HRO TODAY Oct 2013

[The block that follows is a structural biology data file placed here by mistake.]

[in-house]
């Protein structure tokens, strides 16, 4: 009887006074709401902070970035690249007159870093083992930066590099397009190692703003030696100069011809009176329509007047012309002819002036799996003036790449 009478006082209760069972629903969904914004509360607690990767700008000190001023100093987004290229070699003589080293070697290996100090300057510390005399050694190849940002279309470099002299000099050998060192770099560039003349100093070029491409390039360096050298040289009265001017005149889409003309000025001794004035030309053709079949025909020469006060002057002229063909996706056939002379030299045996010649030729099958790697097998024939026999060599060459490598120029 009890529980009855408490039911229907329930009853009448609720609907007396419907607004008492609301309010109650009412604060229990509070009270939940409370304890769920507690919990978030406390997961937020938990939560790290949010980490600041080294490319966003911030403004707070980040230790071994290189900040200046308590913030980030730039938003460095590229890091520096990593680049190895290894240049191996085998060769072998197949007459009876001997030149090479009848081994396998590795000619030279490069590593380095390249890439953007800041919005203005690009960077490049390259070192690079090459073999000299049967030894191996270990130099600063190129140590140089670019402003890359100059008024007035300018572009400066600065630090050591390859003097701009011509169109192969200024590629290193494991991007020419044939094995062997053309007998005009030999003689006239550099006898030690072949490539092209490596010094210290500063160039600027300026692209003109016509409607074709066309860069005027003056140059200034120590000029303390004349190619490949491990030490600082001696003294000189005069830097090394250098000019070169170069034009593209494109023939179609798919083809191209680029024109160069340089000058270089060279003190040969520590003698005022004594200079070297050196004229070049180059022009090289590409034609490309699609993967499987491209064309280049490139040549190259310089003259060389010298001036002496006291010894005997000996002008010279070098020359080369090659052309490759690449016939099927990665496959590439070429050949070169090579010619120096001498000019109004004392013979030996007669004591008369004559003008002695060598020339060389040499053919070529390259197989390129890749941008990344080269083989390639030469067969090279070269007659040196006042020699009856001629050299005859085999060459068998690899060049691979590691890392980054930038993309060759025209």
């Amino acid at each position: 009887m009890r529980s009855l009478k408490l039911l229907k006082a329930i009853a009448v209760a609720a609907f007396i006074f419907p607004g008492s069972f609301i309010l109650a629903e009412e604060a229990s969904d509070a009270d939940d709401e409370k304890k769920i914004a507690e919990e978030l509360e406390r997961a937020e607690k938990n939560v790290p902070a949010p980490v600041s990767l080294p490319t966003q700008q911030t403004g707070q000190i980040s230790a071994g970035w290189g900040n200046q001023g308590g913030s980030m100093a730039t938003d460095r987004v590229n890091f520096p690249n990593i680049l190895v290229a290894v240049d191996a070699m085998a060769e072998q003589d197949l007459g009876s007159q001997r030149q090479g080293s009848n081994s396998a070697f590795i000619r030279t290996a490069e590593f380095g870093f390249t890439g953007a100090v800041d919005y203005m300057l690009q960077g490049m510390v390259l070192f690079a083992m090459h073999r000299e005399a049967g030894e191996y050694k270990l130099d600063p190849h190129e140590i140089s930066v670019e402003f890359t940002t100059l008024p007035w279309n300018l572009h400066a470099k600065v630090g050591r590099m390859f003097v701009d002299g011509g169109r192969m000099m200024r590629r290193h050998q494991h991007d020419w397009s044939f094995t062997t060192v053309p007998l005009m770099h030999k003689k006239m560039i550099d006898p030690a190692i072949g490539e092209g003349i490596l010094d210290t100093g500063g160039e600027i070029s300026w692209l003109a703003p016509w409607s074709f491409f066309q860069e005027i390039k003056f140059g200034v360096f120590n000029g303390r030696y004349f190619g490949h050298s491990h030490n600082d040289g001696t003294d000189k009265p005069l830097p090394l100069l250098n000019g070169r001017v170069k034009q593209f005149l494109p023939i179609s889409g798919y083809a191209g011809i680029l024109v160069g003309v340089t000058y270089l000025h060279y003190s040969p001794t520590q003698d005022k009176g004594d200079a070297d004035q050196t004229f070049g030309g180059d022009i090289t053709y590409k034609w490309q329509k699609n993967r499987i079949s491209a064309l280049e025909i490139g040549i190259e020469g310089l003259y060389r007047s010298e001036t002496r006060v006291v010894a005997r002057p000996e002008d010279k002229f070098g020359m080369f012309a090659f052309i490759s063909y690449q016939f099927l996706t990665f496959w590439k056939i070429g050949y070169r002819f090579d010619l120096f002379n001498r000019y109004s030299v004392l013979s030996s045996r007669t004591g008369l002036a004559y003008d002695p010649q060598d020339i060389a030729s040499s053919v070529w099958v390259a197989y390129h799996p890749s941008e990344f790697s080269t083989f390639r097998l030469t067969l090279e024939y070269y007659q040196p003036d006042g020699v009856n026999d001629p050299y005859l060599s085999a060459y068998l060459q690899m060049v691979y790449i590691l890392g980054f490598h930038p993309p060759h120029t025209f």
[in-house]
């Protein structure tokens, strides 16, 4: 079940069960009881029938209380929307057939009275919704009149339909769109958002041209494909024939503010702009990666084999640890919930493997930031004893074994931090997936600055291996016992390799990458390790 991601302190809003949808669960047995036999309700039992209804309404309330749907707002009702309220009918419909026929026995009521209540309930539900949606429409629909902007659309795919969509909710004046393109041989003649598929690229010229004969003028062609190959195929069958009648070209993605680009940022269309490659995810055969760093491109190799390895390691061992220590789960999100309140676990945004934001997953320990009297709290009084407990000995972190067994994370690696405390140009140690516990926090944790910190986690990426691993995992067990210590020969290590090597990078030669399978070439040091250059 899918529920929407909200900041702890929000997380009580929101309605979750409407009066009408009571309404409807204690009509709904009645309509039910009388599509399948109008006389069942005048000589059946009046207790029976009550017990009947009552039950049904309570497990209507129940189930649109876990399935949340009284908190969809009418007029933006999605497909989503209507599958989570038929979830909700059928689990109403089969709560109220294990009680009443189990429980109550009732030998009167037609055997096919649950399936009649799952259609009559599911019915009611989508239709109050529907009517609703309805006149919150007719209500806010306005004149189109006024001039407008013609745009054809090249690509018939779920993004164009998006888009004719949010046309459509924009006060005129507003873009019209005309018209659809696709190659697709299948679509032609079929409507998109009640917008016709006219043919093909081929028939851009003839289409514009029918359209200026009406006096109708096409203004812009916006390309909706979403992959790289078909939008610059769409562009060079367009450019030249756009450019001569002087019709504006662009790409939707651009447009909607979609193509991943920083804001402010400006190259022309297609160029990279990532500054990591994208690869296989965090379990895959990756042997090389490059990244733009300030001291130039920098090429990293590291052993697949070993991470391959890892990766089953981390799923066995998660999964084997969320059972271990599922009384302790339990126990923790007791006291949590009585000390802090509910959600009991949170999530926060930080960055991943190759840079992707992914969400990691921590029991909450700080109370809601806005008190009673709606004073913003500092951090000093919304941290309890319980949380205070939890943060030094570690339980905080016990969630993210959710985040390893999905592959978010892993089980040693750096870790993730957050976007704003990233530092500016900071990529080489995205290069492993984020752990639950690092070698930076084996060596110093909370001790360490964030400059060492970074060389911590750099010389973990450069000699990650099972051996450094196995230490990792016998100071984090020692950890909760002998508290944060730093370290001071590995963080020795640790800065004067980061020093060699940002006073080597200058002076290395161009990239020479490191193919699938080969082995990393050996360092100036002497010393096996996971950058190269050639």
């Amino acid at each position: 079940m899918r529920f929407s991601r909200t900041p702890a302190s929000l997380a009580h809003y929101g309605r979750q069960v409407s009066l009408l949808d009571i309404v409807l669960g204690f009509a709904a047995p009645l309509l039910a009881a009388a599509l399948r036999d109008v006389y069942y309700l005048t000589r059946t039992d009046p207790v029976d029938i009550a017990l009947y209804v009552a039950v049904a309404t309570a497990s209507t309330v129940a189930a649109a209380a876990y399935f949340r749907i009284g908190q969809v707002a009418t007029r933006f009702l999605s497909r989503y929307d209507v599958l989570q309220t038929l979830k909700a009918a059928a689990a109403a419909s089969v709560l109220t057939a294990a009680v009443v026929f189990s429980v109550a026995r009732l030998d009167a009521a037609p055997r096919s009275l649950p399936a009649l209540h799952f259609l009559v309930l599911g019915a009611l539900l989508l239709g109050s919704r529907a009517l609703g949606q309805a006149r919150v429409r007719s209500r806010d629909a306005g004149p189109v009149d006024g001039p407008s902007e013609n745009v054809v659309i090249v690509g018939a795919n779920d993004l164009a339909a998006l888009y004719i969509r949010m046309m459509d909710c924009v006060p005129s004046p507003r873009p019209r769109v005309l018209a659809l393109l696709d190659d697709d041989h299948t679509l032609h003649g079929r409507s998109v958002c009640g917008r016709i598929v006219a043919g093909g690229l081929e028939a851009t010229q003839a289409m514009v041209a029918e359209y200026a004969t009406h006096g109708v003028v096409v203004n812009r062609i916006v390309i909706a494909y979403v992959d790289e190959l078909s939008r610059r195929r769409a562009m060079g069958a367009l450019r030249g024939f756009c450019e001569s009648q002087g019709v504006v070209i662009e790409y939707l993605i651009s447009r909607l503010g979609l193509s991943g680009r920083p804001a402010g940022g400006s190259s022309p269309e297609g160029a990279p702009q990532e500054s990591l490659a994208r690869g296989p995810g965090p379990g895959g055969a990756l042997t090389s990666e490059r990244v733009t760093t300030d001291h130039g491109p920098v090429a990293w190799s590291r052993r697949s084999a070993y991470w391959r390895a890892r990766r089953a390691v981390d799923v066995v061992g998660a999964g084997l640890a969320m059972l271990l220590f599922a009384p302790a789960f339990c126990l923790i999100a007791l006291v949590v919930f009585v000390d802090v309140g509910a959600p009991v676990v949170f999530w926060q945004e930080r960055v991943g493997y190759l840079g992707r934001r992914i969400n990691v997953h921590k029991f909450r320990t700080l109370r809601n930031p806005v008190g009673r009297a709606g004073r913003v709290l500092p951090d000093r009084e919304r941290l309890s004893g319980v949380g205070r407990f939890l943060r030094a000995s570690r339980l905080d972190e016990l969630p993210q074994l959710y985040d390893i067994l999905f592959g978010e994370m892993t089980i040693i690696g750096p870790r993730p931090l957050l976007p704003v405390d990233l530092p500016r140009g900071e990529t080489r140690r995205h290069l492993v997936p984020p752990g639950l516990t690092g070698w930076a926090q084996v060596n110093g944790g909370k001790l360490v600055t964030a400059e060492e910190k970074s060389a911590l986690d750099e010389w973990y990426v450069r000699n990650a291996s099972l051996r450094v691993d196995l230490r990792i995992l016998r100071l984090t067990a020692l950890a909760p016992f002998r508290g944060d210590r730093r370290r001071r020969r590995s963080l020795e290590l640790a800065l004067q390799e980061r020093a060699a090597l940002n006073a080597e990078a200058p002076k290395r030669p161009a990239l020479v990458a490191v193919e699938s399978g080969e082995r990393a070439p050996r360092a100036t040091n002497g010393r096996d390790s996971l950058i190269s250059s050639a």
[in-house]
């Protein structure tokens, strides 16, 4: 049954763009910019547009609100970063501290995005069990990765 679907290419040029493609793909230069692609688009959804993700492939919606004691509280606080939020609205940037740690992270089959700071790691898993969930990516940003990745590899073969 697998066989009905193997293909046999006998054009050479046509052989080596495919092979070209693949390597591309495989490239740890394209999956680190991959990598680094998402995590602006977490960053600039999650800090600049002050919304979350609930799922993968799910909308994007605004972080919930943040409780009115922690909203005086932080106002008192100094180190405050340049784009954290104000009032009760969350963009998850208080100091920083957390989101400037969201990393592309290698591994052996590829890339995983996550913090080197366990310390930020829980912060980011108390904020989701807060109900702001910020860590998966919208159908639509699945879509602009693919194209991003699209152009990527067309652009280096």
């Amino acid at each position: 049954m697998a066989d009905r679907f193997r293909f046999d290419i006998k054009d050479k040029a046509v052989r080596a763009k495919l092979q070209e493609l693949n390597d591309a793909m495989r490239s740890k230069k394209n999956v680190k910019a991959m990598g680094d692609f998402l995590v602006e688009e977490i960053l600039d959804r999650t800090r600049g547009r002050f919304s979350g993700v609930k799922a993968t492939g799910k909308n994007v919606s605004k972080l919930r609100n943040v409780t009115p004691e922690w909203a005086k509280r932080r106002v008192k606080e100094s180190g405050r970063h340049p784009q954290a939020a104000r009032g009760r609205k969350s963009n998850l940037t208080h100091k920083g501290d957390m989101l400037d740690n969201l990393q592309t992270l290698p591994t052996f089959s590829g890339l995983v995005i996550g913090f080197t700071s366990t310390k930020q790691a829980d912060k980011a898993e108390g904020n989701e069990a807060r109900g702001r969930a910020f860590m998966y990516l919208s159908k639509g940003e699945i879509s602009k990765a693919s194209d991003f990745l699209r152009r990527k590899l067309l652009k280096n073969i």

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TekTober The Virtues of Video Digital interviewing saves time, money, and most importantly, improves quality of hires. By Russ Banham When the prospect of digitally interviewing job candidates using video emerged about seven years ago, the idea was touted as a cost-effective alternative to the traditional phone screening processes. Now, as more recruiters embrace the concept, they're learning that video interviews also are a powerful weapon in the war for talent. Both Aon Hewitt, the large employee benefits consulting firm, and Cincinnati Children's Hospital Medical Center, which tallies more than 14,000 employees at two facilities, are discovering virtues in video beyond mere dollar savings, giving each organization a competitive leg up in their talent acquisition strategies. "We're leveraging video on behalf of our clients, but are also using it internally for our own hiring needs," says Kathy Kalstrup, global RPO leader for Aon Hewitt. "We believe it significantly improves the quality of candidates, providing a consistent way to screen them using the same standards." While video recruiting has many advocates for these and other business reasons, it has yet to catch on widely. According to a study by Aberdeen Group, only 31 percent of organizations currently invest in this interviewing technique. What would explain this protracted lack of interest? Chalk it up chiefly to a fear of change—the "If it ain't broke, why fix it?" mentality. Another factor is the cost of the technology.

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